A Catholic high school may be in Wilmington's future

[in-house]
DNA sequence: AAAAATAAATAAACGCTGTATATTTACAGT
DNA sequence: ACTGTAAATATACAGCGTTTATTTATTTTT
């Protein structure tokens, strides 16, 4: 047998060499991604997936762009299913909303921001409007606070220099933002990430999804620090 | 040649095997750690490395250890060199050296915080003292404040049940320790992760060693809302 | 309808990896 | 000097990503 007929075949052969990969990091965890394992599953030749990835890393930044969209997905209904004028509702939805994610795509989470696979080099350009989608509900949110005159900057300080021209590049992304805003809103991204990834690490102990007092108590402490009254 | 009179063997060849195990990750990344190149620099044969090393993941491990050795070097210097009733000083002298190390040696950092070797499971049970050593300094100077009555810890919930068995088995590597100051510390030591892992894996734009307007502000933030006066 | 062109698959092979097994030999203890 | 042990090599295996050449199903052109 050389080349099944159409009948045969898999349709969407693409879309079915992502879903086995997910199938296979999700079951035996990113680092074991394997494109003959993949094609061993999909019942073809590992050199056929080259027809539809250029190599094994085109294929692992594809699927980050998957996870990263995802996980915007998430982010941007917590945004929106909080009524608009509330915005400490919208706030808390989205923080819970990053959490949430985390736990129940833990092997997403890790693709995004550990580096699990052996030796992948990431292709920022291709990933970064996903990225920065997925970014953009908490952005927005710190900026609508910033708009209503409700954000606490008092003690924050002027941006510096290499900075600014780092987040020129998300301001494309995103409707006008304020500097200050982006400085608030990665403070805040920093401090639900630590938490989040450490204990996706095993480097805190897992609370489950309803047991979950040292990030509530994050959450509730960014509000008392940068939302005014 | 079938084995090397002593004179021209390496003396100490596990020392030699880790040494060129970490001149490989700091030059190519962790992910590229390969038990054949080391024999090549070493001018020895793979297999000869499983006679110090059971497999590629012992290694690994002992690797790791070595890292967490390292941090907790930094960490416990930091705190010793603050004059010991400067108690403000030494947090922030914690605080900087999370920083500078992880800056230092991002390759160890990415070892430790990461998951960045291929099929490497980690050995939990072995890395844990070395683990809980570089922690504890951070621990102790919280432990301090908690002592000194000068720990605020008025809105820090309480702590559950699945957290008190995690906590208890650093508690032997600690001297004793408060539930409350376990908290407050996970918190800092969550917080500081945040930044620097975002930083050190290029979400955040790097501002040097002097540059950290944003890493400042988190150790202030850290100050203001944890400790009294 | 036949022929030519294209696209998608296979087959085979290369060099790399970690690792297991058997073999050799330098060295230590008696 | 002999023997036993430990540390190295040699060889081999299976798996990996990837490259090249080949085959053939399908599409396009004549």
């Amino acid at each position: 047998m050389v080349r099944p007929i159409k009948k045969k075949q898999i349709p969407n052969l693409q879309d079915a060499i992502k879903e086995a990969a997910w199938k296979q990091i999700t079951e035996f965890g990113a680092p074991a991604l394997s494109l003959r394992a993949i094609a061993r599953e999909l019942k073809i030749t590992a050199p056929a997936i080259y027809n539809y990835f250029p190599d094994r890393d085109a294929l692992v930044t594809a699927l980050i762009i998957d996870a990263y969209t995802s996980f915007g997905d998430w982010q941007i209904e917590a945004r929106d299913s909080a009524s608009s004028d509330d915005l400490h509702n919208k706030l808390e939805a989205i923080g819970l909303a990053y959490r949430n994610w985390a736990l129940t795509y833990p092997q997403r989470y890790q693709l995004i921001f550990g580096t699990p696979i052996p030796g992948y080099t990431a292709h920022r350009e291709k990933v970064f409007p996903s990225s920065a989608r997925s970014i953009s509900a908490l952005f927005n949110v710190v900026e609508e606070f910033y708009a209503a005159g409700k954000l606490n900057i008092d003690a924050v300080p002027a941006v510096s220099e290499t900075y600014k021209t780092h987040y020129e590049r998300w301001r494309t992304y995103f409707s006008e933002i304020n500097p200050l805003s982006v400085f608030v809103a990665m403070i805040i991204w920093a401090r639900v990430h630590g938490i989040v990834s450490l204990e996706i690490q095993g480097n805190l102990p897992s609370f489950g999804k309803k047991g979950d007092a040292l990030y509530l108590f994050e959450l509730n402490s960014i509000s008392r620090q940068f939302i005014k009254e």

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High school parents may have a new option for education in the future. Area priests will meet Thursday to discuss the idea of building Wilmington's first Catholic high school. While there are two Catholic schools in Wilmington, neither of them go beyond eighth grade. But the Cape Fear Deanery, a group of local priests, will meet Thursday to discuss changing that. On their regular agenda, is an item to potentially build the first Catholic high school in Wilmington. St. Mark’s principal, Marguerite Miller Difulvio said, “It is only a thought, its only being looked at. There are no promises here, but it would be a nice option if it were possible to happen." Enrollment at St. Mark's and St. Mary Catholic schools continue to grow. According to the Diocese of Raleigh, between the two Wilmington schools, more than six hundred students are now enrolled. One reason why? North Carolina has more Catholics than it used to. In the last fifteen years, the number of Catholics statewide has more than doubled from 85,000 to 207,000. "I think it would be well supported. I think that having the two Catholic schools that have growing numbers of students would definitely be enough to support the high school,” said Beth Connell, a St. Mary’s parent. A Catholic school in the region would not only serve the growing number of Catholics, but it would also provide an alternative to public and private school education. Dorene Field, also a St. Mary’s parent said, “I went to Catholic school all my life and I would love to have my kids go from kindergarten through 12th grade. So yeah, I'd be really enthusiastic if I could bring one here." But a Catholic high school in Wilmington is still far from a reality. Thursday’s meeting is just preliminary, and a decision will not be reached.

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